Dia de Los Muertos
On Dia de Los Muertos it is believed that the spirits of our dead come back from the afterlife to visit family and friends. It is thought that a slight breeze, a beautiful butterfly or even a hummingbird can carry their spirit.
Families and friends gather to celebrate the return of their loved ones with delicious food, family visits to the grave sites and festive attire. A welcome home fiesta for the spirit of their loved ones, who when arrive can enjoy the altar, hear festive music and enjoy visiting all their family who has come to celebrate.
The Mexican is familiar with death, jokes about it, caresses it, sleeps with it, and celebrates it. It is one of his favorite playthings and his most steadfast love.”
Sugar skulls, also known as Calaveras or calaveritas de azucar, are among the most recognizable part of displays. Sugar skulls serve to remind us that death awaits us at any turn. Elaborately decorated with glitter, sequins, jewels they have become a symbol of the Day of the Dead and offer a festive way to honor death. Sugar skulls play an important role in this celebration as many families gift the children tiny skulls to enjoy at the fiesta.
The ofrenda (the altar), traditionally includes the yellow marigolds (cempasuchitl) the sweet scent that leads the departed home toward their altar, water, photos and favorite foods and drinks.
All ofrendas feature four elements: Water, Wind, Fire and Earth.
Earth is represented with food
Fire is represented by a candle
Wind is represented by colorful paper ornaments
And there is always water for the journey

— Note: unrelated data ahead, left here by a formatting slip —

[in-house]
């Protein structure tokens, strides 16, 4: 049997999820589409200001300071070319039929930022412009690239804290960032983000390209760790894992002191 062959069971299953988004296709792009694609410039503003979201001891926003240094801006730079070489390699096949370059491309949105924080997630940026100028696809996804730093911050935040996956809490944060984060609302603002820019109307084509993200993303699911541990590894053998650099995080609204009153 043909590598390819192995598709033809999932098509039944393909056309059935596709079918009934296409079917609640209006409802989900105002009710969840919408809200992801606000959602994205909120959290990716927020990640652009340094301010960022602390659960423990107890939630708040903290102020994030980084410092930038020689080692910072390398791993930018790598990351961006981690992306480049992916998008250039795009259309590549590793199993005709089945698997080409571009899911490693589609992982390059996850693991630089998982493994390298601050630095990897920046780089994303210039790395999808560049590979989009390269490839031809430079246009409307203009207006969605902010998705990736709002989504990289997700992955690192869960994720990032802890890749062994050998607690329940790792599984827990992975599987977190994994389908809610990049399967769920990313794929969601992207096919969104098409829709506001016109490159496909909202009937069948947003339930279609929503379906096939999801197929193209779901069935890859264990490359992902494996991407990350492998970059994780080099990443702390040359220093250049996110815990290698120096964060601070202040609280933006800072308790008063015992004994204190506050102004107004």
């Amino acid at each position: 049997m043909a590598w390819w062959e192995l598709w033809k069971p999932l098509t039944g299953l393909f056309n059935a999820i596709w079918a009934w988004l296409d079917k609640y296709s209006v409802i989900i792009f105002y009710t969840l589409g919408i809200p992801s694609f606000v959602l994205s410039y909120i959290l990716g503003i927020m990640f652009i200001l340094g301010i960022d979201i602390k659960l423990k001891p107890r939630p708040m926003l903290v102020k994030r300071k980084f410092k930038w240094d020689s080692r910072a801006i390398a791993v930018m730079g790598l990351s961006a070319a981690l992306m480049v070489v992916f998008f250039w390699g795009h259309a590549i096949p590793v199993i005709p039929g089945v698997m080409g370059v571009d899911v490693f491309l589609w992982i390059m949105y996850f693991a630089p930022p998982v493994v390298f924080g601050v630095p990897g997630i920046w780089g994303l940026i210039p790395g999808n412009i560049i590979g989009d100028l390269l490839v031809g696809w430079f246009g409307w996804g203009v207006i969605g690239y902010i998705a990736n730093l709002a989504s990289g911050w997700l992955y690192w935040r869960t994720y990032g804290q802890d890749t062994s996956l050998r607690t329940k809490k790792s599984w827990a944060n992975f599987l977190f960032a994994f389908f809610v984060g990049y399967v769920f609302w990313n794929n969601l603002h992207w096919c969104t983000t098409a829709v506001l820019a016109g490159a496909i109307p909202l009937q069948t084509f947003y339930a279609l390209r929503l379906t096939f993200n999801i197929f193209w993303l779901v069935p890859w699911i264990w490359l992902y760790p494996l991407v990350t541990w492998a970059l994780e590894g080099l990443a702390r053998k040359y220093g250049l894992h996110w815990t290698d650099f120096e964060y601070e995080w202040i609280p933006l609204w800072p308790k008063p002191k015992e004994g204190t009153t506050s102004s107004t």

Ofrenda foods typically include bread, fruit, chocolate or sweets and a dish representative of that person or family’s meals.
Tamales and Atole (porridge) are very typical of both ofrendas and graveside displays.
Pan de muerto, a special bread made with raisins, aniseed or orange blossom water are shaped into round shape topped with dough formed into “bones” or crosses, then topped with sugar.
Dia de los Muertos is celebrated differently depending on where you’re from. I like to incorporate oranges, grapefruit and lemons as they’re representative of my South Texas heritage.
Dia de Los Muertos is an ancient Aztec celebration of death, the bittersweet companion to life. All life must come to an end, so why not celebrate death as we do life? When the Europeans arrived in Mexico, both the Catholic religion and the Aztec celebration intertwined. Dia de Los Muertos is celebrated on from October 31 to November 2.
In the United States families of Mexican descent are celebrating Dia de Los Muertos more and more each year, making for Dia de Los Muertos in becoming a widely popular holiday.
I would personally love to thank Alyssa Garza a local Texas A&M graphic art design student who took time from her busy schedule to paint my daughter’s faces. We were amazed at the results and my girls will never forget the experience. Thanks Alyssa for helping us to preserve our culture in this Dia de Los Muertos Celebration!!
To help us celebrate Dia de Los Muertos Wilton has graciously offered to giveaway one Wilton 3D Skull Cake Pan to one of my readers! Very cool, now you can easily recreate theses recipes and celebrate along with us next year!!
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Giveaway ends Monday November 5, 2012. Winner will be contacted by email, Good Luck!!
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Sweet Life Disclosure ~ Wilton has graciously offered to provide my readers a skull pan for this celebration. I only endorse products that I use and love.